About this Journal Submit a Manuscript Table of Contents
Advances in Artificial Neural Systems
Volume 2011 (2011), Article ID 673016, 16 pages
http://dx.doi.org/10.1155/2011/673016
Research Article

Applying Artificial Neural Networks for Face Recognition

Department of Computer Science, Ho Chi Minh University of Science, Ho Chi Minh City 70000, Vietnam

Received 25 January 2011; Revised 16 June 2011; Accepted 19 July 2011

Academic Editor: Naoyuki Kubota

Copyright © 2011 Thai Hoang Le. This is an open access article distributed under the Creative Commons Attribution License, which permits unrestricted use, distribution, and reproduction in any medium, provided the original work is properly cited.

Abstract

This paper introduces some novel models for all steps of a face recognition system. In the step of face detection, we propose a hybrid model combining AdaBoost and Artificial Neural Network (ABANN) to solve the process efficiently. In the next step, labeled faces detected by ABANN will be aligned by Active Shape Model and Multi Layer Perceptron. In this alignment step, we propose a new 2D local texture model based on Multi Layer Perceptron. The classifier of the model significantly improves the accuracy and the robustness of local searching on faces with expression variation and ambiguous contours. In the feature extraction step, we describe a methodology for improving the efficiency by the association of two methods: geometric feature based method and Independent Component Analysis method. In the face matching step, we apply a model combining many Neural Networks for matching geometric features of human face. The model links many Neural Networks together, so we call it Multi Artificial Neural Network. MIT + CMU database is used for evaluating our proposed methods for face detection and alignment. Finally, the experimental results of all steps on CallTech database show the feasibility of our proposed model.

1. Introduction

Face recognition is a visual pattern recognition problem. In detail, a face recognition system with the input of an arbitrary image will search in database to output people’s identification in the input image. A face recognition system generally consists of four modules as depicted in Figure 1: detection, alignment, feature extraction, and matching, where localization and normalization (face detection and alignment) are processing steps before face recognition (facial feature extraction and matching) is performed [1].

673016.fig.001
Figure 1: Structure of a face recognition system.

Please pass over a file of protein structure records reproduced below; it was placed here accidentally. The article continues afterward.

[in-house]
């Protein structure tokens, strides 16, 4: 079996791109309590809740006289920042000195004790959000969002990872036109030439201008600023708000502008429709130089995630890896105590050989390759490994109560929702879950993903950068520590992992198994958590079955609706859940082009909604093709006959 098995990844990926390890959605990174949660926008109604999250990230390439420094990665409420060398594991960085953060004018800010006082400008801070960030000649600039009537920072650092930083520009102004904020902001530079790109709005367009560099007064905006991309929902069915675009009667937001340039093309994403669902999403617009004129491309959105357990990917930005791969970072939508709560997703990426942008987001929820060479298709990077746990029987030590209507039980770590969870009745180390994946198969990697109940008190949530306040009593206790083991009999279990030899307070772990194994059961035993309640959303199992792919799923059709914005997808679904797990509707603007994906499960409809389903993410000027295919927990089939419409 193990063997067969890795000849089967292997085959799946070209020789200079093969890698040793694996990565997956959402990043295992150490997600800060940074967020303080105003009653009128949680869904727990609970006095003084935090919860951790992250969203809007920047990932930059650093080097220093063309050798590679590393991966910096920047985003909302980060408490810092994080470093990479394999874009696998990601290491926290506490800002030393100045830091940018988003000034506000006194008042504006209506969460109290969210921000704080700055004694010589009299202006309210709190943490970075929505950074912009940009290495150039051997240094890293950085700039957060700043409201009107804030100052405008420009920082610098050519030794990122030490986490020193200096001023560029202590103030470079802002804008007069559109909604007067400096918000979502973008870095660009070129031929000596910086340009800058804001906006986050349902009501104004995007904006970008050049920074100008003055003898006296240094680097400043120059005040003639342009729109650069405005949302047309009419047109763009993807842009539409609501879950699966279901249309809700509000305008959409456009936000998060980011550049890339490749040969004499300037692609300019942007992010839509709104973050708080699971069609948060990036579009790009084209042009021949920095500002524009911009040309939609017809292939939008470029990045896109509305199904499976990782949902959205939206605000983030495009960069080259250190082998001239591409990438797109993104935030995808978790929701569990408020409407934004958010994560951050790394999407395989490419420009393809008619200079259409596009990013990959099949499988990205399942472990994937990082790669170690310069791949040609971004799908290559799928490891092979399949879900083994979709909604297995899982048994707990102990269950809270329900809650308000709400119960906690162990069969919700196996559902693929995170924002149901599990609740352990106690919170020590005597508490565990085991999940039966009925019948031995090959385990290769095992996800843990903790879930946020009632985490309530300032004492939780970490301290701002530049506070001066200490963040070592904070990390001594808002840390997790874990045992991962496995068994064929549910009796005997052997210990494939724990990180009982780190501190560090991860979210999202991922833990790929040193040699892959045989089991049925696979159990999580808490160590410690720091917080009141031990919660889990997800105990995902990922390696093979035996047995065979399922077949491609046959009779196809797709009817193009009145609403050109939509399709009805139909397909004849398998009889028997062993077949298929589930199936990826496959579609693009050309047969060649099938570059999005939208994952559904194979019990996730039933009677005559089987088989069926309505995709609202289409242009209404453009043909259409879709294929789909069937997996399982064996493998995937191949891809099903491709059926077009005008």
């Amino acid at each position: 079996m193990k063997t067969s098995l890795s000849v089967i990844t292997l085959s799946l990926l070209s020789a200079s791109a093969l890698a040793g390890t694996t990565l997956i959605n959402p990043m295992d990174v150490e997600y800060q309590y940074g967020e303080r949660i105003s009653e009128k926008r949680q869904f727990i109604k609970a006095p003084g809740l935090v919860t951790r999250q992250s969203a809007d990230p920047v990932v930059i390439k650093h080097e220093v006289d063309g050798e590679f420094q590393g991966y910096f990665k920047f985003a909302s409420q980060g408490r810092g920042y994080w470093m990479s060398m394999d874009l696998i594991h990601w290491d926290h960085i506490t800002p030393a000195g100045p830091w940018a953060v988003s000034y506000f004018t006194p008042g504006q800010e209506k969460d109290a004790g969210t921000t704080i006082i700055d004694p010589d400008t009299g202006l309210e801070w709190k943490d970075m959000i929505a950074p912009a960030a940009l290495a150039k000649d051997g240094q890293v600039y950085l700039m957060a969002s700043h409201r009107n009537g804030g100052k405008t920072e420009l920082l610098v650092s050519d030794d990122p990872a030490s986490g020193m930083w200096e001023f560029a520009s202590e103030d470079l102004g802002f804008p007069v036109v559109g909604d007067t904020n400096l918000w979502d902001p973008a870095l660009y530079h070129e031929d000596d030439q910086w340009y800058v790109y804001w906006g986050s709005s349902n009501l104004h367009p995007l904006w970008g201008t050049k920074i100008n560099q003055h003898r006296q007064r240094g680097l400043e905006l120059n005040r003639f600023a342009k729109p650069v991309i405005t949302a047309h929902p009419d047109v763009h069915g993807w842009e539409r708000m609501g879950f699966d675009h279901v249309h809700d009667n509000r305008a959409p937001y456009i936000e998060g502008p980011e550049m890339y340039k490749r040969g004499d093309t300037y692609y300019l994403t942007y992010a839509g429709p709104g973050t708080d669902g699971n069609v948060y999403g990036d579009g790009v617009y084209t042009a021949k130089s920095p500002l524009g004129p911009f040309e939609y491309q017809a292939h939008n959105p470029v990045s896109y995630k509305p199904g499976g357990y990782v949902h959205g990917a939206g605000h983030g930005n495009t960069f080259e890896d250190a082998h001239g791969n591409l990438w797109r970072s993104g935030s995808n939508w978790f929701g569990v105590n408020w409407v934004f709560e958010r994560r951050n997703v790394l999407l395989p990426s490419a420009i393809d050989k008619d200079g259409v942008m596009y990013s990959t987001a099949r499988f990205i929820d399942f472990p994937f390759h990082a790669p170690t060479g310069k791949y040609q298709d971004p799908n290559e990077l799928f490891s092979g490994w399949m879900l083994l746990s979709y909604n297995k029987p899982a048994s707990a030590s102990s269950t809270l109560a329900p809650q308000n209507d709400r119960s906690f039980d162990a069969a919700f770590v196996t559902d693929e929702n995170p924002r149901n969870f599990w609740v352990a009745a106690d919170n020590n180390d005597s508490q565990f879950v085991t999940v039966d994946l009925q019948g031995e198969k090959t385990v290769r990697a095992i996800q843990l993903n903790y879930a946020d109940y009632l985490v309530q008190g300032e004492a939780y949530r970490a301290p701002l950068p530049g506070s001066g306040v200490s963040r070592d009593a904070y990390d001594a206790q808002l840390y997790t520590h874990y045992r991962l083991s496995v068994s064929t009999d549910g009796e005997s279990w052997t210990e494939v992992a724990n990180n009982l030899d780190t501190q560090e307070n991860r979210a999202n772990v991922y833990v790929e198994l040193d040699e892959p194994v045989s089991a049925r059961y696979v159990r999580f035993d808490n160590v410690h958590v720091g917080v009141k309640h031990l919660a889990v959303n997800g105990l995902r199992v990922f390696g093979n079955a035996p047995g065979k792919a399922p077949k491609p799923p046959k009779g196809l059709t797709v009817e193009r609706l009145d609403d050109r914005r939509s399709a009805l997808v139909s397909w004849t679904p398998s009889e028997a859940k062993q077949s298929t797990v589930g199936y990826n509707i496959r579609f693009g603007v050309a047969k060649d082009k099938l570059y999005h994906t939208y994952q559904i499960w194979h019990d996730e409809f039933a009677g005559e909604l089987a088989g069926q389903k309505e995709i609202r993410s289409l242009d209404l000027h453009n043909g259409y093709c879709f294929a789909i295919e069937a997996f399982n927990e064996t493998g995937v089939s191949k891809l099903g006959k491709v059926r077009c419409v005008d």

Face detection segments the face areas from the background. In the case of video, the detected faces may need to be tracked using a face tracking component. Face alignment aims at achieving more accurate localization and at normalizing faces thereby, whereas face detection provides coarse estimates of the location and scale of each detected face. Facial components, such as eyes, nose, and mouth and facial outline, are located; based on the location points, the input face image is normalized with respect to geometrical properties, such as size and pose, using geometrical transforms or morphing. The face is usually further normalized with respect to photometrical properties such illumination and gray scale. After a face is normalized geometrically and photometrically, feature extraction is performed to provide effective information that is useful for distinguishing between faces of different persons and stable with respect to the geometrical and photometrical variations. For face matching, the extracted feature vector of the input face is matched against those of enrolled faces in the database; it outputs the identity of the face when a match is found with sufficient confidence or indicates an unknown face otherwise.

Artificial neural networks were successfully applied for solving signal processing problems in 20 years [2]. Researchers proposed many different models of artificial neural networks. A challenge is to identify the most appropriate neural network model which can work reliably for solving realistic problem.

This paper provides some basic neural network models and efficiently applies these models in modules of face recognition system. For face detection module, a three-layer feedforward artificial neural network with Tanh activation function is proposed that combines AdaBoost to detect human faces so that face detecting rate is rather high. For face alignment module, a multilayer perceptron (MLP) with linear function (three-layer) is proposed, and it creates 2D local texture model for the active shape model (ASM) local searching. For feature extraction module, a method for combination of geometric feature-based method and ICA method in facial feature extraction is proposed. For face matching, a model which combines many artificial neural networks applied for geometric features classification is proposed. This case study demonstrates how to solve face recognition in the neural network paradigm. Figure 2 illustrates algorithms for the steps of the face recognition system.

673016.fig.002
Figure 2: Proposed models for steps of a face recognition system.

The face detection and alignment steps are conducted on MIT + CMU test set [3] in order to evaluate effectively the performance. Then, the system, which is built from The proposed models, is conducted on CalTech database [4]. Experimental results show that our method performs favorably compared to state-of-the-art methods.

The paper is structured as follows: Section 2 will describe in detail the applying of AdaBoost and artificial neural network for detecting faces. Section 3 will present an ASM method with a novel local texture model, which uses multilayer perceptron (MLP) for ASM local searching. Section 4 will describe a methodology for improving the efficiency of feature extraction stage based on the association of two methods: geometric feature-based method and independent component analysis (ICA) method. Section 5 will present multiartificial neural network (MANN) and MANN application for face matching. The experimental results are presented in Section 6. Conclusions are mentioned in Section 7.